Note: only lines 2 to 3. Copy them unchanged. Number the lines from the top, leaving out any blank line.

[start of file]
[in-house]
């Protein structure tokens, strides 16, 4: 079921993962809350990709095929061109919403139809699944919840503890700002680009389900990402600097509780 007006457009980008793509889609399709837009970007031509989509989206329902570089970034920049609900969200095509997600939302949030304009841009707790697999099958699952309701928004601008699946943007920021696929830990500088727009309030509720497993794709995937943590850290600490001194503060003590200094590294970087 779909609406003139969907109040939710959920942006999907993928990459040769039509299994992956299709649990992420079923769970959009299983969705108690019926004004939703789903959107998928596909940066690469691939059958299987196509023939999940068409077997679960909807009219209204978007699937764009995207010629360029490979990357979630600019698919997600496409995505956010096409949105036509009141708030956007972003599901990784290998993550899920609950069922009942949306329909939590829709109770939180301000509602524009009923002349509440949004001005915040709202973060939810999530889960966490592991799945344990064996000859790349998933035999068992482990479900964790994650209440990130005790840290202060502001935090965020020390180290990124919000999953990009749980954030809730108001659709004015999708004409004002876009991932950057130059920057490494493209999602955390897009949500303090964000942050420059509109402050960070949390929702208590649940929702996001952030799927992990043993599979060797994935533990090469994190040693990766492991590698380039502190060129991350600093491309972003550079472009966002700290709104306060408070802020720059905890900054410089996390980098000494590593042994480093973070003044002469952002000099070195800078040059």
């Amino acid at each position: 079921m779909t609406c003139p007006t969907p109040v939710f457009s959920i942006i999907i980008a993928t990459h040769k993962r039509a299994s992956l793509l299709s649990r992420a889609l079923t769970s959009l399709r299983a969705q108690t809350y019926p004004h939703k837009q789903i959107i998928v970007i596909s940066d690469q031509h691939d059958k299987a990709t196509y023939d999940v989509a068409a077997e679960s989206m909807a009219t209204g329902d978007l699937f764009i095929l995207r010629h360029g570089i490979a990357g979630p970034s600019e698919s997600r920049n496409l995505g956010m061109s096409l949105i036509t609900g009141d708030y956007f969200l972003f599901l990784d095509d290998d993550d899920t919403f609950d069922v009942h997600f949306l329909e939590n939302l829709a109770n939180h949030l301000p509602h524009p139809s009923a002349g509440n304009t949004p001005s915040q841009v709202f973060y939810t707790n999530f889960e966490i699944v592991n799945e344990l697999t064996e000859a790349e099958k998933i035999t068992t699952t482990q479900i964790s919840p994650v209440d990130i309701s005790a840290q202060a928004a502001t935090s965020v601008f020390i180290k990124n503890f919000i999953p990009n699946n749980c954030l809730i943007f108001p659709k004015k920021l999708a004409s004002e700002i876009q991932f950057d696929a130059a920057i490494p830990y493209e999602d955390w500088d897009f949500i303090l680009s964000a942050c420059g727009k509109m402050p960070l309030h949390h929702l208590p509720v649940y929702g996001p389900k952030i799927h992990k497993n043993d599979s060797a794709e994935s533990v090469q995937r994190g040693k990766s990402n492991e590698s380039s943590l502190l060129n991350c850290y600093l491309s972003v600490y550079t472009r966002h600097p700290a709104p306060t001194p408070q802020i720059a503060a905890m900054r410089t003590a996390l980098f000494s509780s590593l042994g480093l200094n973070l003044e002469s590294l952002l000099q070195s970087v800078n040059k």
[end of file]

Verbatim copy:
């Protein structure tokens, strides 16, 4: 079921993962809350990709095929061109919403139809699944919840503890700002680009389900990402600097509780 007006457009980008793509889609399709837009970007031509989509989206329902570089970034920049609900969200095509997600939302949030304009841009707790697999099958699952309701928004601008699946943007920021696929830990500088727009309030509720497993794709995937943590850290600490001194503060003590200094590294970087 779909609406003139969907109040939710959920942006999907993928990459040769039509299994992956299709649990992420079923769970959009299983969705108690019926004004939703789903959107998928596909940066690469691939059958299987196509023939999940068409077997679960909807009219209204978007699937764009995207010629360029490979990357979630600019698919997600496409995505956010096409949105036509009141708030956007972003599901990784290998993550899920609950069922009942949306329909939590829709109770939180301000509602524009009923002349509440949004001005915040709202973060939810999530889960966490592991799945344990064996000859790349998933035999068992482990479900964790994650209440990130005790840290202060502001935090965020020390180290990124919000999953990009749980954030809730108001659709004015999708004409004002876009991932950057130059920057490494493209999602955390897009949500303090964000942050420059509109402050960070949390929702208590649940929702996001952030799927992990043993599979060797994935533990090469994190040693990766492991590698380039502190060129991350600093491309972003550079472009966002700290709104306060408070802020720059905890900054410089996390980098000494590593042994480093973070003044002469952002000099070195800078040059």
């Amino acid at each position: 079921m779909t609406c003139p007006t969907p109040v939710f457009s959920i942006i999907i980008a993928t990459h040769k993962r039509a299994s992956l793509l299709s649990r992420a889609l079923t769970s959009l399709r299983a969705q108690t809350y019926p004004h939703k837009q789903i959107i998928v970007i596909s940066d690469q031509h691939d059958k299987a990709t196509y023939d999940v989509a068409a077997e679960s989206m909807a009219t209204g329902d978007l699937f764009i095929l995207r010629h360029g570089i490979a990357g979630p970034s600019e698919s997600r920049n496409l995505g956010m061109s096409l949105i036509t609900g009141d708030y956007f969200l972003f599901l990784d095509d290998d993550d899920t919403f609950d069922v009942h997600f949306l329909e939590n939302l829709a109770n939180h949030l301000p509602h524009p139809s009923a002349g509440n304009t949004p001005s915040q841009v709202f973060y939810t707790n999530f889960e966490i699944v592991n799945e344990l697999t064996e000859a790349e099958k998933i035999t068992t699952t482990q479900i964790s919840p994650v209440d990130i309701s005790a840290q202060a928004a502001t935090s965020v601008f020390i180290k990124n503890f919000i999953p990009n699946n749980c954030l809730i943007f108001p659709k004015k920021l999708a004409s004002e700002i876009q991932f950057d696929a130059a920057i490494p830990y493209e999602d955390w500088d897009f949500i303090l680009s964000a942050c420059g727009k509109m402050p960070l309030h949390h929702l208590p509720v649940y929702g996001p389900k952030i799927h992990k497993n043993d599979s060797a794709e994935s533990v090469q995937r994190g040693k990766s990402n492991e590698s380039s943590l502190l060129n991350c850290y600093l491309s972003v600490y550079t472009r966002h600097p700290a709104p306060t001194p408070q802020i720059a503060a905890m900054r410089t003590a996390l980098f000494s509780s590593l042994g480093l200094n973070l003044e002469s590294l952002l000099q070195s970087v800078n040059k």